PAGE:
• Domestic investment posts second highest contribution to growth.Investment displayed an impressive growth in the second quarter with a 13.2 percent increase than last year’s 3.6 percent driven mainly by construction. This was fueled by the private and public sectors’ favorable performance. It was during the second quarter where construction posted its fifth consecutive double-digit growth since last year, according to the National Statistical Coordination Board (NSCB). Construction grew 15.6 percent from last year’s 10.2 percent while durable equipment grew 5.7 percent.

Report is based on latest available data as of September 20, 2013. For comments and questions,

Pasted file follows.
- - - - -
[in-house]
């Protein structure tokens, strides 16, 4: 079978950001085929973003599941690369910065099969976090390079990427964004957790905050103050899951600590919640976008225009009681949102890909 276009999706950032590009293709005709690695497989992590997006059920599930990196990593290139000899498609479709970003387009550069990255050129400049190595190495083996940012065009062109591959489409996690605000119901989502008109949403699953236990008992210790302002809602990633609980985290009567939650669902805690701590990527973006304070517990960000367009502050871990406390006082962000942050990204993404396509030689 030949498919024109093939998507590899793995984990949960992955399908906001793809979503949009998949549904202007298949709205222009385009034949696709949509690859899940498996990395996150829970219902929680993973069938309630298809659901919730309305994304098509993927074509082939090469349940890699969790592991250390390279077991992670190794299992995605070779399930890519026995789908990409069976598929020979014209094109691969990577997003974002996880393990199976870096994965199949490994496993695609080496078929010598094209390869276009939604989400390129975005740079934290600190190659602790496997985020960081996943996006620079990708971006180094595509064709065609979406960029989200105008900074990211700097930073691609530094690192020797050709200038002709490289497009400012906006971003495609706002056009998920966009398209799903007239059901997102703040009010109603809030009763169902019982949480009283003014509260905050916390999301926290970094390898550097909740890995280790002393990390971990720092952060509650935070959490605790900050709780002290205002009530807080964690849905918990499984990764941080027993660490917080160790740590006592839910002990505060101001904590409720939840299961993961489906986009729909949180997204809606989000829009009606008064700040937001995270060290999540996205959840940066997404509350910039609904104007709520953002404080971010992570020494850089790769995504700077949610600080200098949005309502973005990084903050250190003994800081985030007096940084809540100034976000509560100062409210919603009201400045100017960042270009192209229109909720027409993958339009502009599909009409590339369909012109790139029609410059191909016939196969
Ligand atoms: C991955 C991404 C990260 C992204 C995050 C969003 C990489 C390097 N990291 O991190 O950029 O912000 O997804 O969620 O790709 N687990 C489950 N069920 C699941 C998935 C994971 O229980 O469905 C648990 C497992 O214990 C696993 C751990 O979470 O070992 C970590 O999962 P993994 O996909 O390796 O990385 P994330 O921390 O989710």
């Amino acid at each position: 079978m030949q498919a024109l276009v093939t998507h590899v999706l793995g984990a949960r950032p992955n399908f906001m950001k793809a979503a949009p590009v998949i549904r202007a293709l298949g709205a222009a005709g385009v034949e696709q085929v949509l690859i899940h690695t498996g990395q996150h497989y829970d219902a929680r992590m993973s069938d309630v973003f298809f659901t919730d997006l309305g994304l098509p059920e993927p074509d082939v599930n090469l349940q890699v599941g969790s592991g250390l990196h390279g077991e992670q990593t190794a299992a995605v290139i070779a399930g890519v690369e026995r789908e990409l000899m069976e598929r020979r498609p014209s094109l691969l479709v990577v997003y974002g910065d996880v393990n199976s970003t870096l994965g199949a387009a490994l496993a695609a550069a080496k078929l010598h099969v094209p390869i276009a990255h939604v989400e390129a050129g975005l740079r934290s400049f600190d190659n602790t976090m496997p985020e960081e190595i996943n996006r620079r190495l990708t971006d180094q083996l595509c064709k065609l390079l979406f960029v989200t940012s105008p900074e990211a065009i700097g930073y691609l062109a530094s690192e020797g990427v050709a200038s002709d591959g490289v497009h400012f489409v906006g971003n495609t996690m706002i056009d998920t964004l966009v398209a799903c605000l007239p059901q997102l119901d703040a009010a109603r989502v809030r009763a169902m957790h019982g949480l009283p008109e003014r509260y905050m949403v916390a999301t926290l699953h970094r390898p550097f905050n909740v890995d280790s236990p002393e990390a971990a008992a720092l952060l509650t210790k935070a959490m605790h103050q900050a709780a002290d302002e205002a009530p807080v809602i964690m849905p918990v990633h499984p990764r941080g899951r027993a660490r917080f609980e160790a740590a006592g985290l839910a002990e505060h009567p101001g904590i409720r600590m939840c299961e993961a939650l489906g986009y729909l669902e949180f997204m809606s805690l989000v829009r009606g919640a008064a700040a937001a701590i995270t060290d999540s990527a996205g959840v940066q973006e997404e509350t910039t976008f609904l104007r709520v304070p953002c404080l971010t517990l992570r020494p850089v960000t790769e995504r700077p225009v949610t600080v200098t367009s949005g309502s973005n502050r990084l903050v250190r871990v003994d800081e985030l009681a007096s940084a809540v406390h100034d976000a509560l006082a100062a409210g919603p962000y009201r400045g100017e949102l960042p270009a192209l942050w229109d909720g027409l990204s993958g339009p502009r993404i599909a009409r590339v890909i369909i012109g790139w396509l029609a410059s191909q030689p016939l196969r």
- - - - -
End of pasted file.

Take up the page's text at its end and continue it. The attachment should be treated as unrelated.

please email mitzie.conchada@dlsu.edu.ph

  • Government expenditure continues to surge.The second quarter government spending grew 17 percent due to the May elections and the approval of more programs. The strong election spending and sustained government capital expenditure pushed government spending to be higher than last year’s 7.2 percent.



  • Philippine exports drop in June; trade deficit persists. Total value of merchandise exports in June amounted to USD4,490 million, 4.4 percent lower than last year’s figure. On the other hand, second quarter total exports of goods declined 8.7 percent on lower global demand for electronic components. Electronic components declined 3.6 percent in the second quarter. Despite this, exports of agricultural products and tuna increased 37 and 154.9 percent respectively. Total exports for the second quarter amounted to PHP650,406 million.